Uncovering Racial Bias : Journal of Christian Nursing

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Department: Think About It

Uncovering Racial Bias

Schoonover-Shoffner, Kathy

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Journal of Christian Nursing 39(3):p 137, July/September 2022. | DOI: 10.1097/CNJ.0000000000000983
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But who can discern their own errors? Forgive my hidden faults. Keep your servant also from willful sins; may they not rule over me. ...May these words of my mouth and this meditation of my heart be pleasing in your sight, LORD, my Rock and my Redeemer. (Psalm 19:12-14, NIV)

These words were penned by Israel's great King David, described as “a man after my [God's] own heart; he will do everything I want him to do” (Acts 13:22, NIV). David's words make me wonder about my hidden faults.

Tajuane Dockery's article, “Bridging the Racial Divide: Nurses Leading by Christ's Example” (pp. 162-165), also pricks my conscience. I have witnessed White patients not wanting a Black nurse to care for them, but I have not given much thought to racism in nursing. Nurses are compassionate and caring, not racist, right? Sadly, the facts say differently.

In January 2022, American Nurses Association (ANA) president Ernest Grant sent out a call to comment on the National Commission to Address Racism in Nursing foundational report (Grant, E., ANA member communication, January 19, 2022). The Commission, established in January 2021 by 20 nursing organizations, is examining the impact of racism on nurses, patients, communities, and health systems. Their goal is to motivate all nurses (i.e., me) to confront systemic racism in nursing (ANA, n. d.).

Reading the Commission report was sobering. I learned how the National Association of Colored Graduate Nurses (NACGN) fought to be recognized by the White ANA. I discovered that the Army and Navy Nurse Corps only accepted nurses of color after a military nursing shortage in World War II and the offer by NACGN of desperately needed nurses. I read stories of Black nurse educators treated horribly by White students, of underfunded minority nurse researchers, of BIPOC (Black, Indigenous, and People of Color) nurses victimized in multiple practice settings. The Commission's report is being finalized for citation and public distribution and is a must-read when it becomes available.

The Commission conducted a national survey of 5,623 nurses in October 2021. Sixty-three percent (63%) said they personally had experienced racism; 57% said they had challenged racism but of those who did, 64% said confronting racist acts did not lead to change. Racist treatment came from leaders, patients, and colleagues for 92% of Black nurses, 73% of Asian, 64% of Hispanic, and 28% of White nurses in the study (Commission, 2022a).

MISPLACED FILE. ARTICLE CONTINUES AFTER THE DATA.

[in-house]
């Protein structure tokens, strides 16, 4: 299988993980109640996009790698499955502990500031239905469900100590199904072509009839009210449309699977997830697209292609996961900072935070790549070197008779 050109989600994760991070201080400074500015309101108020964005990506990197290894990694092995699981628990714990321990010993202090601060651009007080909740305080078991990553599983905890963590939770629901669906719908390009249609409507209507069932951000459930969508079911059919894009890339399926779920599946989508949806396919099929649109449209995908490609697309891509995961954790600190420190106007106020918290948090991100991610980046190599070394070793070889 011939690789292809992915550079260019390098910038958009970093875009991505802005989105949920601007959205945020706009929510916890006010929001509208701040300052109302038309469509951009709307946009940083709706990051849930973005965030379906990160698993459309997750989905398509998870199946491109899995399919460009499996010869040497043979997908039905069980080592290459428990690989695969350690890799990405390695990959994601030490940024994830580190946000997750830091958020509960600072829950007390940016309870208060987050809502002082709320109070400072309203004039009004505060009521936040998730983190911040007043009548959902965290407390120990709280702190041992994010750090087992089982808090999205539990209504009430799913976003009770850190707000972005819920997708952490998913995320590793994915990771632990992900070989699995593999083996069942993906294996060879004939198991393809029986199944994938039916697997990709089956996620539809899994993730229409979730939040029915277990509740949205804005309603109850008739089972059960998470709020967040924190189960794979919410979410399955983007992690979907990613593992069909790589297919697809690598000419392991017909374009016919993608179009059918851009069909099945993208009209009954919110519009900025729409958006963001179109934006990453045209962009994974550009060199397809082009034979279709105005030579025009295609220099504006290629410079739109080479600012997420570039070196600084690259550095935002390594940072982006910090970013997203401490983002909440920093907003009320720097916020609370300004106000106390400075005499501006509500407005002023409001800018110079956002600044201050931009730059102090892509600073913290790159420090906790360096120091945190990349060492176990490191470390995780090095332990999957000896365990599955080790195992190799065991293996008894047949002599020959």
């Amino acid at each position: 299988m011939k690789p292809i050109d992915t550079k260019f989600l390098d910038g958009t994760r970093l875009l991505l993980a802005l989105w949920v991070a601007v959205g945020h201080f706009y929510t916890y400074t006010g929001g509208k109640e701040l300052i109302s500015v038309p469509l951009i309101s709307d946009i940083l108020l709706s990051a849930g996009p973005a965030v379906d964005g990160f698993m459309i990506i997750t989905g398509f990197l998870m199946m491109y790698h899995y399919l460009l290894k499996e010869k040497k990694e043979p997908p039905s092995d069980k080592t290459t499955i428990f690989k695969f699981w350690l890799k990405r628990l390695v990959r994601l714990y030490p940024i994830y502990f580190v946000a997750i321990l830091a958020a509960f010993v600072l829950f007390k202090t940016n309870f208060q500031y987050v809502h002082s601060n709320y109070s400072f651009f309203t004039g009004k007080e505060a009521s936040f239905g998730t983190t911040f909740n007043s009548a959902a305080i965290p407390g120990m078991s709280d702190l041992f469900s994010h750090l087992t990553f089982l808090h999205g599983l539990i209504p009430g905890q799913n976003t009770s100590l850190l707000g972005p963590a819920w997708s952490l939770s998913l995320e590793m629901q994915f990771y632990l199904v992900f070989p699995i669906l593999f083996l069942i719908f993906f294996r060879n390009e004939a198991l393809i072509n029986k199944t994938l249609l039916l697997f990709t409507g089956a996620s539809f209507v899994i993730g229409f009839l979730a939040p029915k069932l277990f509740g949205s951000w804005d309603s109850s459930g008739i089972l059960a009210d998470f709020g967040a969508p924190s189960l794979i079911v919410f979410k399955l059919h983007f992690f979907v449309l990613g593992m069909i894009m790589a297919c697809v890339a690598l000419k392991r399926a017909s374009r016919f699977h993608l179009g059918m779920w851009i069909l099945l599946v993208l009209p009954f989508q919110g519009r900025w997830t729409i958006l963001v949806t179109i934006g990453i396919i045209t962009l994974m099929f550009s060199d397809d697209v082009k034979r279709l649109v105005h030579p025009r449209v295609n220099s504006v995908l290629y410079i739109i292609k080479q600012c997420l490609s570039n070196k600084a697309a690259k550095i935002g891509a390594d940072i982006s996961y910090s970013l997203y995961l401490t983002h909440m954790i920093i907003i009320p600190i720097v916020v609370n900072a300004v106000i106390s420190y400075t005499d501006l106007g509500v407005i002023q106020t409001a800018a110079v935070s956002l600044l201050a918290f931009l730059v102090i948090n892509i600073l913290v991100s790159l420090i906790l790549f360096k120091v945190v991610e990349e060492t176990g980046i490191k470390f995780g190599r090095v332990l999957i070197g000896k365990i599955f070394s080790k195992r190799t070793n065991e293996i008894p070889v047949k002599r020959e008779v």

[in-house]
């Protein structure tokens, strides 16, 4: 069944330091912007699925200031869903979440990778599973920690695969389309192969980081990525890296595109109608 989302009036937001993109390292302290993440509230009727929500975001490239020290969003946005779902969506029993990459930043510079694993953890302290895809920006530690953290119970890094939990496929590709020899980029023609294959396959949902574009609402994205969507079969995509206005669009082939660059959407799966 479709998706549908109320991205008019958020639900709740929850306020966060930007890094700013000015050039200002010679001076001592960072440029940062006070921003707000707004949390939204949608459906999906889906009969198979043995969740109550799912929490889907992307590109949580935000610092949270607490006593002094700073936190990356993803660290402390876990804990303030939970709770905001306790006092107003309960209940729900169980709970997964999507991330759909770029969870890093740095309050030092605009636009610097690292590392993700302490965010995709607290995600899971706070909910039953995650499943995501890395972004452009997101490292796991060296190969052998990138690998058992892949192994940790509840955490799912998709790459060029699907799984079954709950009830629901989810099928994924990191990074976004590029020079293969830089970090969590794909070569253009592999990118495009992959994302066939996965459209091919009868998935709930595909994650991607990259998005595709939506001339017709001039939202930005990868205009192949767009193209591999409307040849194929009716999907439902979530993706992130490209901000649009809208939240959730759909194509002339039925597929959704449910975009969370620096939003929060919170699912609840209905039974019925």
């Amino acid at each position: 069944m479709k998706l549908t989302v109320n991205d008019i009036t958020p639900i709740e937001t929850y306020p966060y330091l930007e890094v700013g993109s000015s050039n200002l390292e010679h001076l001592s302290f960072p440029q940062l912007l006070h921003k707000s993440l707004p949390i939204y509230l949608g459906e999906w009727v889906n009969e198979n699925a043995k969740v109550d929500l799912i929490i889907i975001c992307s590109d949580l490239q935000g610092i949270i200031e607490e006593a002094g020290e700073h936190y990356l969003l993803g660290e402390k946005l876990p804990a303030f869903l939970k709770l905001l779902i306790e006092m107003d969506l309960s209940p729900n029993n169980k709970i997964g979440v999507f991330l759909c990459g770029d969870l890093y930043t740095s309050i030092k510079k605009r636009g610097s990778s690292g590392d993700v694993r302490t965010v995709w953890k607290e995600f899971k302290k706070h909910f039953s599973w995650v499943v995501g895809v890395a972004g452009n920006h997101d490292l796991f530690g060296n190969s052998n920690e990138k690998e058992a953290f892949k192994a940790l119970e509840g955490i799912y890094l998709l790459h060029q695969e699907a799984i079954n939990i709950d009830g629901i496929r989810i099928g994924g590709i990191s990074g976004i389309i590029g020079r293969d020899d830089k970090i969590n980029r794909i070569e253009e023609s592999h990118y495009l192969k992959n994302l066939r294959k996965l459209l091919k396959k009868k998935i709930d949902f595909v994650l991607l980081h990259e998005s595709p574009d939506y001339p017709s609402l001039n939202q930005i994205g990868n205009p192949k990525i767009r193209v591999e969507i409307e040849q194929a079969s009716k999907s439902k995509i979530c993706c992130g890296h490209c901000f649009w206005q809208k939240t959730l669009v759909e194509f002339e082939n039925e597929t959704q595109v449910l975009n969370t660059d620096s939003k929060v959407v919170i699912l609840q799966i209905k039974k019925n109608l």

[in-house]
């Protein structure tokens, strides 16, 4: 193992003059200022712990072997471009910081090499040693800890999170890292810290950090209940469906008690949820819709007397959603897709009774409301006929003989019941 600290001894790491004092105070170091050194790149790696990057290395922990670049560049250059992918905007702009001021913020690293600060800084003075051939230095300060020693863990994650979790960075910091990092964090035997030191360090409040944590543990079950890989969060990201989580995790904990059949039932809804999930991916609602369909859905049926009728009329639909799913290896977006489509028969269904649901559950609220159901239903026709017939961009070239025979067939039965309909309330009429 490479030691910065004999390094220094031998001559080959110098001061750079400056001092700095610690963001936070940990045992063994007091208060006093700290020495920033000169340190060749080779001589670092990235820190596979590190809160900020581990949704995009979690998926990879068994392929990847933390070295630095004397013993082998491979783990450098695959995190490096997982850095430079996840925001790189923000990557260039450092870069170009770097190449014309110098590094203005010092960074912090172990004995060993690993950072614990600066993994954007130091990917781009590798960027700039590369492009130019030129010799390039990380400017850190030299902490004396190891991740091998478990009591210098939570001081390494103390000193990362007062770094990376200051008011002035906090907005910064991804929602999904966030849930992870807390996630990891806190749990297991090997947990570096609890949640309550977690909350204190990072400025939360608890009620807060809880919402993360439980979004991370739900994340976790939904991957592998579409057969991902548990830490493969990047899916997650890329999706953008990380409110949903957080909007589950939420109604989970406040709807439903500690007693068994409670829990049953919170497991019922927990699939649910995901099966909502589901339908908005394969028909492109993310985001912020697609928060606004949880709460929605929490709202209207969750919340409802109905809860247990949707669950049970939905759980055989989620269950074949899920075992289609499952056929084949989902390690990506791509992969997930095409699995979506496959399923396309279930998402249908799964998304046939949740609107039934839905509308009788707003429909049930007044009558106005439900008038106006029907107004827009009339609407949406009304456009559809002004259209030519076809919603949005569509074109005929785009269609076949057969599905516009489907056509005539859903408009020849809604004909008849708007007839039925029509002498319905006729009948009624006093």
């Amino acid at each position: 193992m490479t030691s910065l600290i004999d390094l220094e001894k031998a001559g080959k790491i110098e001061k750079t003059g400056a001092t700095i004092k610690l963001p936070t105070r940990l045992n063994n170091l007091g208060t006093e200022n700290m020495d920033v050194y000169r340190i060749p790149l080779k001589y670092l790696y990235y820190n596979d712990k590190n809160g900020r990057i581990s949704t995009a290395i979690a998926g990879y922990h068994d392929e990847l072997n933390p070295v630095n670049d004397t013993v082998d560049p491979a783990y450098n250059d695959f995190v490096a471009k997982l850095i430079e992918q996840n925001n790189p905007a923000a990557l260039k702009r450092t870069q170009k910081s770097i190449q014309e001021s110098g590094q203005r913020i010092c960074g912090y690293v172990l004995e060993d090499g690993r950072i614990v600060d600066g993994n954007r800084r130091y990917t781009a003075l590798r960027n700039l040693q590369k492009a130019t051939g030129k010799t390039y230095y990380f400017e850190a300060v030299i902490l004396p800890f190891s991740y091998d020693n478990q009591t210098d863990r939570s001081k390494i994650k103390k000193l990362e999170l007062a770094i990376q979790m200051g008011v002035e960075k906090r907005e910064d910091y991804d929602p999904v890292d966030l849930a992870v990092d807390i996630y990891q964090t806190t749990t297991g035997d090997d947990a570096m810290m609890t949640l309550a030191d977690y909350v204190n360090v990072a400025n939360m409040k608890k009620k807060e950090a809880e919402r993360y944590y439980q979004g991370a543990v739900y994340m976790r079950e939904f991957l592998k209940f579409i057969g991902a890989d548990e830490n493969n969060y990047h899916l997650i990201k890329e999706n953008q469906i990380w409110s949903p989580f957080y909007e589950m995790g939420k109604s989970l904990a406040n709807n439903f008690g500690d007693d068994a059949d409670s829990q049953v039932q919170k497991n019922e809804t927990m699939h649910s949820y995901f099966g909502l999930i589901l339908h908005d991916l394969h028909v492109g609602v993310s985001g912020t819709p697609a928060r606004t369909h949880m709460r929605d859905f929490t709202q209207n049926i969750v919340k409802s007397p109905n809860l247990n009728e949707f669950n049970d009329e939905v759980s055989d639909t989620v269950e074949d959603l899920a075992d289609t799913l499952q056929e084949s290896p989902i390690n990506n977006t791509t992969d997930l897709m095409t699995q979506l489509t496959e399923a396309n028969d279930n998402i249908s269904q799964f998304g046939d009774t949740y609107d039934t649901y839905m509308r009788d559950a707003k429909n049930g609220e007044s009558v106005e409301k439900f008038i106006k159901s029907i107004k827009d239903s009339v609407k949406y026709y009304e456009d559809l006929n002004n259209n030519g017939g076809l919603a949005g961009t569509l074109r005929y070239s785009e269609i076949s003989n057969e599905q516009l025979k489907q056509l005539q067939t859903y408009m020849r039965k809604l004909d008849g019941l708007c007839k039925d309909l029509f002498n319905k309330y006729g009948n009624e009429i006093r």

The Commission report compels me to ask, What is my implicit racial bias? I am deeply ingrained in White privileged America, a nation entrenched in systemic racism since its inception. How do I discover my bias? How do I start to see things differently?

The best place to start is prayer and self-examination. What hidden faults does God want to bring to light? What would God reveal about my heart through Bible study?

Another strategy is to examine racism. Race is a socially constructed concept invented hundreds of years ago for organizing people by “race” to make one people group dominant over other groups. Racism has been used to justify slavery, the Holocaust, apartheid, and segregation (Smedley, 2021). Understanding the origins of racism and studying how it has impacted our world opens my eyes.

I need strategies to engage differently with racism. The Commission (2022b) created a downloadable infographic of the Top Ten Ways to be an Antiracist in Nursing, starting with becoming a story catcher to intentionally learn and develop empathy. The American Academy of Family Physicians (2022) offers resources for reducing implicit bias, including eight tactics following the acronym IMPLICIT: Introspection, Mindfulness, Perspective-Taking, Learn to Slow Down, Individualization, Check Your Messaging, Institutionalize Fairness, Take Two.

Change isn't going to be easy. I'm praying David's prayer and asking God to help me debias and engage.


American Academy of Family Physicians. (2022). The EveryONE Project: Implicit bias resources. https://www.aafp.org/family-physician/patient-care/the-everyone-project/toolkit/implicit-bias.html
American Nurses Association. (n. d.). National Commission to Address Racism in Nursing. https://www.nursingworld.org/practice-policy/workforce/clinical-practice-material/national-commission-to-address-racism-in-nursing/
National Commission to Address Racism in Nursing. (2022a). Survey shows substantial racism in nursing. https://www.nursingworld.org/practice-policy/workforce/clinical-practice-material/national-commission-to-address-racism-in-nursing/survey-shows-substantial-racism-in-nursing/
National Commission to Address Racism in Nursing. (2022b). Top ten ways to be an antiracist in nursing. https://www.nursingworld.org/practice-policy/workforce/clinical-practice-material/national-commission-to-address-racism-in-nursing/antiracism-in-nursing/
Smedley A. (2021, October 22). Racism. Encyclopedia Britannica. https://www.britannica.com/topic/racism
InterVarsity Christian Fellowship